Carlos Ruiz has been suspended for 25 games after testing positive for amphetamines. Adderall, specifically.
Ruiz tested positive for Adderall, according to a league source, an amphetamine commonly used to control attention deficit hyperactivity disorder (ADHD). Adderall is classified as a banned stimulant — not a steroid — under MLB's policy. The suspension was triggered by Ruiz's second positive test for the stimulant.
Under MLB's program, Ruiz was subject to six unannounced follow-up tests over the 12 months after the initial violation, in addition to the standard random testing. A first positive test for a stimulant, unlike steroids, does not result in suspension. Instead, the increased testing is implemented. Ruiz would be suspended for 80 games should a third positive test emerge.
Some players diagnosed with ADHD (Shane Victorino…) are allowed to take Adderall. Chooch, obviously, has not been diagnosed with the disorder.
The Phillies put out a statement:
The Phillies fully support Major League Baseball’s Drug Program. We are disappointed by the news of this violation of the program. We will support Carlos in an appropriate manner and move forward to achieve our goal to play championship-caliber baseball in 2013.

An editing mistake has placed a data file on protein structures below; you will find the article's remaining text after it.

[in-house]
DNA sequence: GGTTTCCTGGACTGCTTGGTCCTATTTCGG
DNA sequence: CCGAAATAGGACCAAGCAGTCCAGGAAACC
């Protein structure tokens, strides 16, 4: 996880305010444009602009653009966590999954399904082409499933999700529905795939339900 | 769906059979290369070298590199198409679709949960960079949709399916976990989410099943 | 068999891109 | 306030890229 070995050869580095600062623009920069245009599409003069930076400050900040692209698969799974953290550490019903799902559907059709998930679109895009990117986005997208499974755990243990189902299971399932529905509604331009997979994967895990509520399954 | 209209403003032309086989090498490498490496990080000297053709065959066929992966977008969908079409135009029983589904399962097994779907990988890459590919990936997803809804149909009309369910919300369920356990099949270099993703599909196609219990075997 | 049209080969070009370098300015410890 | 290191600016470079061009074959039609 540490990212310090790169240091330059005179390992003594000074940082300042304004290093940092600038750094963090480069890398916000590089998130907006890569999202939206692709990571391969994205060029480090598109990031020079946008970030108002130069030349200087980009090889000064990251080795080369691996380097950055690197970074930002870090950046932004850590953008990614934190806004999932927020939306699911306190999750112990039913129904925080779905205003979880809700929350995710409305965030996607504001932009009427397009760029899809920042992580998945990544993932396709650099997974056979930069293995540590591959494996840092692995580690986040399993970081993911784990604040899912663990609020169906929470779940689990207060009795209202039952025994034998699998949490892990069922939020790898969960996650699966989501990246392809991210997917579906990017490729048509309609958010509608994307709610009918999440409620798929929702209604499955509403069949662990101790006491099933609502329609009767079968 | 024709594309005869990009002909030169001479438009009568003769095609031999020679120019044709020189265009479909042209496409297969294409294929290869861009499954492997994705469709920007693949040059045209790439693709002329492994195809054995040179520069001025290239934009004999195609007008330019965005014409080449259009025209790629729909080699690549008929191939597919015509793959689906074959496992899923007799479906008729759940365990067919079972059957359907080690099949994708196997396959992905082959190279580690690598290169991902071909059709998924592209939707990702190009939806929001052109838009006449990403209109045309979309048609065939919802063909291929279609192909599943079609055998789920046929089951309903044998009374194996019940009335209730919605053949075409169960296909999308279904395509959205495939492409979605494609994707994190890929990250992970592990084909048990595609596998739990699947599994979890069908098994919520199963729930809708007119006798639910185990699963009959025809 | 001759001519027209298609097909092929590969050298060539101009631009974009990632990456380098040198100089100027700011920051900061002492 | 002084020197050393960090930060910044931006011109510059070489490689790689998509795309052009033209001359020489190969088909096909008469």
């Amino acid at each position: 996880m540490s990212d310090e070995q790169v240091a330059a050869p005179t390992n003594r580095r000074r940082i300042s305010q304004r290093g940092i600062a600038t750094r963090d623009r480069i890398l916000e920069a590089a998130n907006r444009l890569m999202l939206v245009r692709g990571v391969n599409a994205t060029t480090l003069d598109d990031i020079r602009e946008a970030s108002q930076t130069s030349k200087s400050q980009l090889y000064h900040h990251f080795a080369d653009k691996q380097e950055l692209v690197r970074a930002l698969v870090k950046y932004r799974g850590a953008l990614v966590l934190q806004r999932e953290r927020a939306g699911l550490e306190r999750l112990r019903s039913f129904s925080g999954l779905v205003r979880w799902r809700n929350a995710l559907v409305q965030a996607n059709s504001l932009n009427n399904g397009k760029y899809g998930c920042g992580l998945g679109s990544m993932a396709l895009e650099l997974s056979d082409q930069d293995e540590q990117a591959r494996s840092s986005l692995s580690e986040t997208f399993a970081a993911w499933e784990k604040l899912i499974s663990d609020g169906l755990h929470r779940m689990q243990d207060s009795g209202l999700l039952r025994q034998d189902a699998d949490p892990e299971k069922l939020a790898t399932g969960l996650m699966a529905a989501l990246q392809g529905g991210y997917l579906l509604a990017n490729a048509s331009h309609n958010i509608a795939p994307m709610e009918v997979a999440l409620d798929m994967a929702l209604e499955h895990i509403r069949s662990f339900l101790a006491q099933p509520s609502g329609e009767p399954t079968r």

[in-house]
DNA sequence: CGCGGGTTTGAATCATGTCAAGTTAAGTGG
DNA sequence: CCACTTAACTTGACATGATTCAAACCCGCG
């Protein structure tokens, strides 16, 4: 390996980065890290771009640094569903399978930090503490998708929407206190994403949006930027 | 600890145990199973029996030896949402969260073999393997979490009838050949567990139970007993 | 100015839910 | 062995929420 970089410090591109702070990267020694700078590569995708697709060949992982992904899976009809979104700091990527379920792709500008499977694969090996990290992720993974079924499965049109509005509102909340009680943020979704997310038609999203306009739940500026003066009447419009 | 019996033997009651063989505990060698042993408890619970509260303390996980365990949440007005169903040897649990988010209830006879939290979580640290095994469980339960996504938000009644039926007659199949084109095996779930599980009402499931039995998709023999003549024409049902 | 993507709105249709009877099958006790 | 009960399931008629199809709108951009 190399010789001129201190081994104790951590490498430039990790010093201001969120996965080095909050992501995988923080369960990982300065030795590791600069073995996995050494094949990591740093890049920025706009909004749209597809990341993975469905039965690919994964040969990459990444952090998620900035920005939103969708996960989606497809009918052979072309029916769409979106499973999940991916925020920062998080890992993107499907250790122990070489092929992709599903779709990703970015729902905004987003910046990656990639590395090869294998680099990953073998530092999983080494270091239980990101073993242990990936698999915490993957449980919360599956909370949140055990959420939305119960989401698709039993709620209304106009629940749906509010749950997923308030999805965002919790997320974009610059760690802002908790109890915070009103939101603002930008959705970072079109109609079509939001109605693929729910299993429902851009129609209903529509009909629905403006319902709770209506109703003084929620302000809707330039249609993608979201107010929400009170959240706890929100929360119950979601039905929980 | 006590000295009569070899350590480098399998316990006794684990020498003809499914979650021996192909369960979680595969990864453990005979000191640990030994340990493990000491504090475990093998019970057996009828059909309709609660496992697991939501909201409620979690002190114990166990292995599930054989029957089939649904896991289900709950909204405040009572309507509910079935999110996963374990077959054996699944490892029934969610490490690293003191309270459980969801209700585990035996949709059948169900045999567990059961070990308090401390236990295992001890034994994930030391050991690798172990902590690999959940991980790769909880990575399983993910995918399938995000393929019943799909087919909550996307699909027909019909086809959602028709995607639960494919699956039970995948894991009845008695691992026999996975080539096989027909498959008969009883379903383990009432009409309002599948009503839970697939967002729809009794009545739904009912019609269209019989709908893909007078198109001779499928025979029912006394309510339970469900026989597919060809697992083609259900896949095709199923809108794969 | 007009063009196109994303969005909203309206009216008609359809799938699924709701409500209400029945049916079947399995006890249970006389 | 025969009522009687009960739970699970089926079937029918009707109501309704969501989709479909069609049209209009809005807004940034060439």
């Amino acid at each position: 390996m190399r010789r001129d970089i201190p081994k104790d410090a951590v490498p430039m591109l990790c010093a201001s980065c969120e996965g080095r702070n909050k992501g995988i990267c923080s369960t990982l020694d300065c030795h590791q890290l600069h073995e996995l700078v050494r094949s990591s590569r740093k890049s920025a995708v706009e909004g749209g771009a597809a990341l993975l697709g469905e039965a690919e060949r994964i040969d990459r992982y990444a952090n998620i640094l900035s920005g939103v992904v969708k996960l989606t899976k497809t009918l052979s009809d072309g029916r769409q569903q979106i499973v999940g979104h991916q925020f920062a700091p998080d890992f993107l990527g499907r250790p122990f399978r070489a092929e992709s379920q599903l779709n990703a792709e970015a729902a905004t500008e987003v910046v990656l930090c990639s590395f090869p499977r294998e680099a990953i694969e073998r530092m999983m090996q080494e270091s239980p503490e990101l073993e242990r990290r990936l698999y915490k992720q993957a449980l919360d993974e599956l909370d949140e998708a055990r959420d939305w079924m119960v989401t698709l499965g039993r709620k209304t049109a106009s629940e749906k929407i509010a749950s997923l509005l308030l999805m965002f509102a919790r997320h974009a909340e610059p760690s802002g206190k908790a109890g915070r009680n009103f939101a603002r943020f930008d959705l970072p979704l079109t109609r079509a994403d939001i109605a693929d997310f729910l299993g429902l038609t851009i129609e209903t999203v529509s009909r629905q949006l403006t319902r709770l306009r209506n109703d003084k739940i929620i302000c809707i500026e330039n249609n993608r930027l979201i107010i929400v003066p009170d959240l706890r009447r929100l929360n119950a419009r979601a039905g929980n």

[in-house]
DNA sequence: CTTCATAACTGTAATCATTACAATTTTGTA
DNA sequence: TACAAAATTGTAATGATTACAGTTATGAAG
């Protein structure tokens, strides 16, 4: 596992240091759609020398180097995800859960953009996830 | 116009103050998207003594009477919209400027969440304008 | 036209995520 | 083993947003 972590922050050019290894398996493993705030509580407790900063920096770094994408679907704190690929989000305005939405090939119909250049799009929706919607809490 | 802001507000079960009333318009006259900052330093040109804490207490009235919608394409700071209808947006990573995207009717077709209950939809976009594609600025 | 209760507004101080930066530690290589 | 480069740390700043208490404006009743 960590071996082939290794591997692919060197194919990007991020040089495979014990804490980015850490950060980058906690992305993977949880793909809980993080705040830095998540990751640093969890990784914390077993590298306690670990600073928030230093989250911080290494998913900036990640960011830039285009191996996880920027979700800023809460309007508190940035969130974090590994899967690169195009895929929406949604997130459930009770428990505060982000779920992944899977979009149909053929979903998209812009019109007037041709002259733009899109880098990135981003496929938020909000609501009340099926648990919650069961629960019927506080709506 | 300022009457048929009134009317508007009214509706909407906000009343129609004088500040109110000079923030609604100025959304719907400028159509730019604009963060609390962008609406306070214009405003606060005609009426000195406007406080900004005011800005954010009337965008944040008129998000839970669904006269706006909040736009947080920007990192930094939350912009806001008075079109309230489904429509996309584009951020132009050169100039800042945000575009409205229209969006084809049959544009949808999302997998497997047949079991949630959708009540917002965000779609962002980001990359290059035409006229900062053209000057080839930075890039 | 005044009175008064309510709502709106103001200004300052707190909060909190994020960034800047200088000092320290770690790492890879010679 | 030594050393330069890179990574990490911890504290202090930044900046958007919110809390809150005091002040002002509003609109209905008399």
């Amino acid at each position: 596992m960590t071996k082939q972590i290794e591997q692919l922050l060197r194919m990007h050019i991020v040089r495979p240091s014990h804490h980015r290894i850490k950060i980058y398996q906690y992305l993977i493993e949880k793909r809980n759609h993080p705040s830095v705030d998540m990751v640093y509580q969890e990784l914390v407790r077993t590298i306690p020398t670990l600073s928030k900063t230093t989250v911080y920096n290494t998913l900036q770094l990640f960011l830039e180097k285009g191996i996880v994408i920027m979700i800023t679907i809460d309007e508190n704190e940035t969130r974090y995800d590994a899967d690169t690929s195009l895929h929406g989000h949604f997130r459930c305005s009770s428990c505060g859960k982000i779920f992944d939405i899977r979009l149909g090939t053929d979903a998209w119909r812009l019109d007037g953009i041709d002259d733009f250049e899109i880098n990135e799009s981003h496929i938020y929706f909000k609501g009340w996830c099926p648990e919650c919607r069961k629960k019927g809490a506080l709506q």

And god dammit, even Ruiz's statements are adorable:
"I am sincerely regretful for my mistake in taking a prohibited stimulant. I apologize to my teammates, the Phillies organization, and the Philadelphia fans. I will serve the imposed 25-game suspension to begin the season and I look forward to returning to the field and working toward bringing a championship back to Philadelphia in 2013."
Chooch had his best season ever this year– a .325 batting average, 16 home runs and 68 RBIs in only 114 games. There was a bit of (very loose) conjecture about what was causing Ruiz’s outburst this season… now, maybe, we have a reason. An amphetamine, according to Wikipedia, "produces increased wakefulness and focus in association with decreased fatigue and appetite"– something that could be quite beneficial to a baseball player who might not otherwise need it for medical reasons. Say it ain’t so, Chooch.
Is nothing sacred anymore?